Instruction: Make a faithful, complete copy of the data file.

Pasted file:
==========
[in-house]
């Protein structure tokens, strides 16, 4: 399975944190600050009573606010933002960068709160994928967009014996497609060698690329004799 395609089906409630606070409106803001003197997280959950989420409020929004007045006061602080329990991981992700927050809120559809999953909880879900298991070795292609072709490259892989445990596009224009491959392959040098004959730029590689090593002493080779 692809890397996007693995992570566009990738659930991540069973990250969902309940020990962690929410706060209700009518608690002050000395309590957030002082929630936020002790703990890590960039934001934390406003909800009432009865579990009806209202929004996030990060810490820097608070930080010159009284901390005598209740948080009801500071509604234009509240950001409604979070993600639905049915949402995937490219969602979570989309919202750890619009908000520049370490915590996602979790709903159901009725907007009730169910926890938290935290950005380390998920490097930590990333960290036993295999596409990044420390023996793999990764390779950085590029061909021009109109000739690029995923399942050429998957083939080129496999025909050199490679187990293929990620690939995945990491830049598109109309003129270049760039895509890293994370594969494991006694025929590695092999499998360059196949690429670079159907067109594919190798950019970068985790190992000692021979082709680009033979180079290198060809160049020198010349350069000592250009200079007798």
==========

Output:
[in-house]
């Protein structure tokens, strides 16, 4: 399975944190600050009573606010933002960068709160994928967009014996497609060698690329004799 395609089906409630606070409106803001003197997280959950989420409020929004007045006061602080329990991981992700927050809120559809999953909880879900298991070795292609072709490259892989445990596009224009491959392959040098004959730029590689090593002493080779 692809890397996007693995992570566009990738659930991540069973990250969902309940020990962690929410706060209700009518608690002050000395309590957030002082929630936020002790703990890590960039934001934390406003909800009432009865579990009806209202929004996030990060810490820097608070930080010159009284901390005598209740948080009801500071509604234009509240950001409604979070993600639905049915949402995937490219969602979570989309919202750890619009908000520049370490915590996602979790709903159901009725907007009730169910926890938290935290950005380390998920490097930590990333960290036993295999596409990044420390023996793999990764390779950085590029061909021009109109000739690029995923399942050429998957083939080129496999025909050199490679187990293929990620690939995945990491830049598109109309003129270049760039895509890293994370594969494991006694025929590695092999499998360059196949690429670079159907067109594919190798950019970068985790190992000692021979082709680009033979180079290198060809160049020198010349350069000592250009200079007798």